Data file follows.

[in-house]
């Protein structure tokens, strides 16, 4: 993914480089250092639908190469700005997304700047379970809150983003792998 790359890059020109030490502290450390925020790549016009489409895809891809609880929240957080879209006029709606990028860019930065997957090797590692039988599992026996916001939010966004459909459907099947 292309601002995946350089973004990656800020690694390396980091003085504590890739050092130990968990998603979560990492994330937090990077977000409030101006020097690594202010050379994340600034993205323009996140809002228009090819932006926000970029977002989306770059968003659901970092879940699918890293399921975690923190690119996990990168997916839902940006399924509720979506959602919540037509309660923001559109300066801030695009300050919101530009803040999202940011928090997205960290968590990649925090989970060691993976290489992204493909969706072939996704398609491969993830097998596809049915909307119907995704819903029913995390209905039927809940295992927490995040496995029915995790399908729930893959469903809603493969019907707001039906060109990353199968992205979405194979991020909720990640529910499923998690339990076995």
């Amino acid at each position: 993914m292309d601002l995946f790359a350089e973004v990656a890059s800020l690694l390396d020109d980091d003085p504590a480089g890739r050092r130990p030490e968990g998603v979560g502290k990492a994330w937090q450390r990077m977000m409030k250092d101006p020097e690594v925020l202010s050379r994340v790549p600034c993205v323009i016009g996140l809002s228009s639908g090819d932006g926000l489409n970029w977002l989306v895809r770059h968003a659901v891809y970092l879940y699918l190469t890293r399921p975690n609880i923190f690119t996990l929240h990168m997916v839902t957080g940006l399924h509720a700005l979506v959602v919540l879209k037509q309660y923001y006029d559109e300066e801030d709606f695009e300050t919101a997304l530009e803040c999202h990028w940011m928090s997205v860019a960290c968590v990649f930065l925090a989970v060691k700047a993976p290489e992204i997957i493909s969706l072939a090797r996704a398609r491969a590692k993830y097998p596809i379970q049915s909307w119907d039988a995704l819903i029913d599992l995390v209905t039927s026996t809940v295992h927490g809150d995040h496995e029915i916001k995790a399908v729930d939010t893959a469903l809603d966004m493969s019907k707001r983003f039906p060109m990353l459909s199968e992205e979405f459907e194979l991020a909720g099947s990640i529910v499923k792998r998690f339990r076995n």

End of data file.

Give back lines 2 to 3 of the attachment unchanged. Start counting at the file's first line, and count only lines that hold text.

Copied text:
């Protein structure tokens, strides 16, 4: 993914480089250092639908190469700005997304700047379970809150983003792998 790359890059020109030490502290450390925020790549016009489409895809891809609880929240957080879209006029709606990028860019930065997957090797590692039988599992026996916001939010966004459909459907099947 292309601002995946350089973004990656800020690694390396980091003085504590890739050092130990968990998603979560990492994330937090990077977000409030101006020097690594202010050379994340600034993205323009996140809002228009090819932006926000970029977002989306770059968003659901970092879940699918890293399921975690923190690119996990990168997916839902940006399924509720979506959602919540037509309660923001559109300066801030695009300050919101530009803040999202940011928090997205960290968590990649925090989970060691993976290489992204493909969706072939996704398609491969993830097998596809049915909307119907995704819903029913995390209905039927809940295992927490995040496995029915995790399908729930893959469903809603493969019907707001039906060109990353199968992205979405194979991020909720990640529910499923998690339990076995």
């Amino acid at each position: 993914m292309d601002l995946f790359a350089e973004v990656a890059s800020l690694l390396d020109d980091d003085p504590a480089g890739r050092r130990p030490e968990g998603v979560g502290k990492a994330w937090q450390r990077m977000m409030k250092d101006p020097e690594v925020l202010s050379r994340v790549p600034c993205v323009i016009g996140l809002s228009s639908g090819d932006g926000l489409n970029w977002l989306v895809r770059h968003a659901v891809y970092l879940y699918l190469t890293r399921p975690n609880i923190f690119t996990l929240h990168m997916v839902t957080g940006l399924h509720a700005l979506v959602v919540l879209k037509q309660y923001y006029d559109e300066e801030d709606f695009e300050t919101a997304l530009e803040c999202h990028w940011m928090s997205v860019a960290c968590v990649f930065l925090a989970v060691k700047a993976p290489e992204i997957i493909s969706l072939a090797r996704a398609r491969a590692k993830y097998p596809i379970q049915s909307w119907d039988a995704l819903i029913d599992l995390v209905t039927s026996t809940v295992h927490g809150d995040h496995e029915i916001k995790a399908v729930d939010t893959a469903l809603d966004m493969s019907k707001r983003f039906p060109m990353l459909s199968e992205e979405f459907e194979l991020a909720g099947s990640i529910v499923k792998r998690f339990r076995n």